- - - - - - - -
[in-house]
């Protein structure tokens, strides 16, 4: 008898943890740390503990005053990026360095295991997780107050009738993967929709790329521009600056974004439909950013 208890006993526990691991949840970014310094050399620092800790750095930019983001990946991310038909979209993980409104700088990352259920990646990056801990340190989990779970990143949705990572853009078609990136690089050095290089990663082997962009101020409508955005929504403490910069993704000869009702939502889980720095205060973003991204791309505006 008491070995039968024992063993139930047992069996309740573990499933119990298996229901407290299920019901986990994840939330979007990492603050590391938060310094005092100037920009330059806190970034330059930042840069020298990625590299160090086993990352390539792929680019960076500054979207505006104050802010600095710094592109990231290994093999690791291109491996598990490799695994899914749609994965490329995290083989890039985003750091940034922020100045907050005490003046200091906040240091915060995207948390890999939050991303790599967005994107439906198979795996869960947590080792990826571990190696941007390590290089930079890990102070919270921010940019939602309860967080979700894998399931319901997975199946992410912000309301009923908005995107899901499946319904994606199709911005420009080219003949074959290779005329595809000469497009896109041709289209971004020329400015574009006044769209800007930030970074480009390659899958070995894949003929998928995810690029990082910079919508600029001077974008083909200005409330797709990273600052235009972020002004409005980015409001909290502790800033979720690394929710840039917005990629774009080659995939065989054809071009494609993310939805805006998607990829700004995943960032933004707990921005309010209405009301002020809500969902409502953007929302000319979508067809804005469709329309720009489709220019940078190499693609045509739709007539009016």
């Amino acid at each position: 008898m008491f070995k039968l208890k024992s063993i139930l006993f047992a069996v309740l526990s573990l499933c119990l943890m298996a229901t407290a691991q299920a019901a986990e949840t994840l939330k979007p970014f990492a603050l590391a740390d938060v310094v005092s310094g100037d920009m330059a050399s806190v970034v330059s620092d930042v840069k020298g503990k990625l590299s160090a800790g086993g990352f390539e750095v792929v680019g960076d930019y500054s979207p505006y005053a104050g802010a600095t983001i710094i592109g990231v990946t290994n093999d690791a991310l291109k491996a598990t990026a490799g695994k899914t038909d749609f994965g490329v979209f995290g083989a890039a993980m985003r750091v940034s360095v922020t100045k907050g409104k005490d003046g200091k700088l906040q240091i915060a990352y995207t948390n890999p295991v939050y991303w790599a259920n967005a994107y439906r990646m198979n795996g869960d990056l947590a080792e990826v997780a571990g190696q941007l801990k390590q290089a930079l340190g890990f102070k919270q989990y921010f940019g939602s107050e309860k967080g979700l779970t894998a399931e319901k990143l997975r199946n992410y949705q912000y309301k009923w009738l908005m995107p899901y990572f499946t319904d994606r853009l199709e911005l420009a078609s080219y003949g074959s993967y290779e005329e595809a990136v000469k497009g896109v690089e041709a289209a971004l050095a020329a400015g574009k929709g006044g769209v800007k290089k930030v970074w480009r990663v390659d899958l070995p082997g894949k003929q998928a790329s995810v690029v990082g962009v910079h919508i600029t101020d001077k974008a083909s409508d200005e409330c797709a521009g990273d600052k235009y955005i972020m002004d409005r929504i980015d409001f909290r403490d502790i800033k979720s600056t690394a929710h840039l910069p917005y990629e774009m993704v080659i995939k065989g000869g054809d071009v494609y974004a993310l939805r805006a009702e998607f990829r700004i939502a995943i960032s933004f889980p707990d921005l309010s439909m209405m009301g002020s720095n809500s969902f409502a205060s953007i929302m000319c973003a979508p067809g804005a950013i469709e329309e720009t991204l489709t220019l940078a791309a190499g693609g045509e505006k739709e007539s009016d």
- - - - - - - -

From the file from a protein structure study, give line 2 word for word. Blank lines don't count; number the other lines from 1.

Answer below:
């Protein structure tokens, strides 16, 4: 008898943890740390503990005053990026360095295991997780107050009738993967929709790329521009600056974004439909950013 208890006993526990691991949840970014310094050399620092800790750095930019983001990946991310038909979209993980409104700088990352259920990646990056801990340190989990779970990143949705990572853009078609990136690089050095290089990663082997962009101020409508955005929504403490910069993704000869009702939502889980720095205060973003991204791309505006 008491070995039968024992063993139930047992069996309740573990499933119990298996229901407290299920019901986990994840939330979007990492603050590391938060310094005092100037920009330059806190970034330059930042840069020298990625590299160090086993990352390539792929680019960076500054979207505006104050802010600095710094592109990231290994093999690791291109491996598990490799695994899914749609994965490329995290083989890039985003750091940034922020100045907050005490003046200091906040240091915060995207948390890999939050991303790599967005994107439906198979795996869960947590080792990826571990190696941007390590290089930079890990102070919270921010940019939602309860967080979700894998399931319901997975199946992410912000309301009923908005995107899901499946319904994606199709911005420009080219003949074959290779005329595809000469497009896109041709289209971004020329400015574009006044769209800007930030970074480009390659899958070995894949003929998928995810690029990082910079919508600029001077974008083909200005409330797709990273600052235009972020002004409005980015409001909290502790800033979720690394929710840039917005990629774009080659995939065989054809071009494609993310939805805006998607990829700004995943960032933004707990921005309010209405009301002020809500969902409502953007929302000319979508067809804005469709329309720009489709220019940078190499693609045509739709007539009016």